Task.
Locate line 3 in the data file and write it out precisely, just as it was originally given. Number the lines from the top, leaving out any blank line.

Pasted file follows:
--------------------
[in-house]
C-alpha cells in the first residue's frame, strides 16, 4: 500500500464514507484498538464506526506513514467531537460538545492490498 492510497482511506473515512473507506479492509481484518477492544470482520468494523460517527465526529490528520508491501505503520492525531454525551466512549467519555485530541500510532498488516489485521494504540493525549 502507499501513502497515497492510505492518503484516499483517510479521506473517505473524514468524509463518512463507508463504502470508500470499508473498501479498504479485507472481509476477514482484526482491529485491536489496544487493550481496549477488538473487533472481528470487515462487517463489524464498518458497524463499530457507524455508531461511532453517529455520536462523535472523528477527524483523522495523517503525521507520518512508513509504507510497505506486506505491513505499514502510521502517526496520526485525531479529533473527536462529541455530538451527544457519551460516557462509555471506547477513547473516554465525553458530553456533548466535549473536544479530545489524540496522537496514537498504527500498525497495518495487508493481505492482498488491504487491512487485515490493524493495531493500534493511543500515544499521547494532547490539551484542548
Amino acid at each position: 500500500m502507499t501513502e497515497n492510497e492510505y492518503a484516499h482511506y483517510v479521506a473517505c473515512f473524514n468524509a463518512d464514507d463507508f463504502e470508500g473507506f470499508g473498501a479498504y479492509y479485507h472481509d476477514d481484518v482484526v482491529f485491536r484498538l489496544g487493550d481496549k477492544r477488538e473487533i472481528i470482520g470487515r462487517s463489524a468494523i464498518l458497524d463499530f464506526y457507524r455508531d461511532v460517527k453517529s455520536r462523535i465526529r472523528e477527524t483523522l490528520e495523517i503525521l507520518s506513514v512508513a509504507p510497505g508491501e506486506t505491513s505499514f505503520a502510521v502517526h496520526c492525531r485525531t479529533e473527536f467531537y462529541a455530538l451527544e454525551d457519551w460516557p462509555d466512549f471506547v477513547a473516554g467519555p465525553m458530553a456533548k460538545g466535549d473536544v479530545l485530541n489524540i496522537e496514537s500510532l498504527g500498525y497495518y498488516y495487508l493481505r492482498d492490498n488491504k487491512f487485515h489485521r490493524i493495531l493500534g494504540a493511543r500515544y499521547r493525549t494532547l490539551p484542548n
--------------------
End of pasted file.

Amino acid at each position: 500500500m502507499t501513502e497515497n492510497e492510505y492518503a484516499h482511506y483517510v479521506a473517505c473515512f473524514n468524509a463518512d464514507d463507508f463504502e470508500g473507506f470499508g473498501a479498504y479492509y479485507h472481509d476477514d481484518v482484526v482491529f485491536r484498538l489496544g487493550d481496549k477492544r477488538e473487533i472481528i470482520g470487515r462487517s463489524a468494523i464498518l458497524d463499530f464506526y457507524r455508531d461511532v460517527k453517529s455520536r462523535i465526529r472523528e477527524t483523522l490528520e495523517i503525521l507520518s506513514v512508513a509504507p510497505g508491501e506486506t505491513s505499514f505503520a502510521v502517526h496520526c492525531r485525531t479529533e473527536f467531537y462529541a455530538l451527544e454525551d457519551w460516557p462509555d466512549f471506547v477513547a473516554g467519555p465525553m458530553a456533548k460538545g466535549d473536544v479530545l485530541n489524540i496522537e496514537s500510532l498504527g500498525y497495518y498488516y495487508l493481505r492482498d492490498n488491504k487491512f487485515h489485521r490493524i493495531l493500534g494504540a493511543r500515544y499521547r493525549t494532547l490539551p484542548n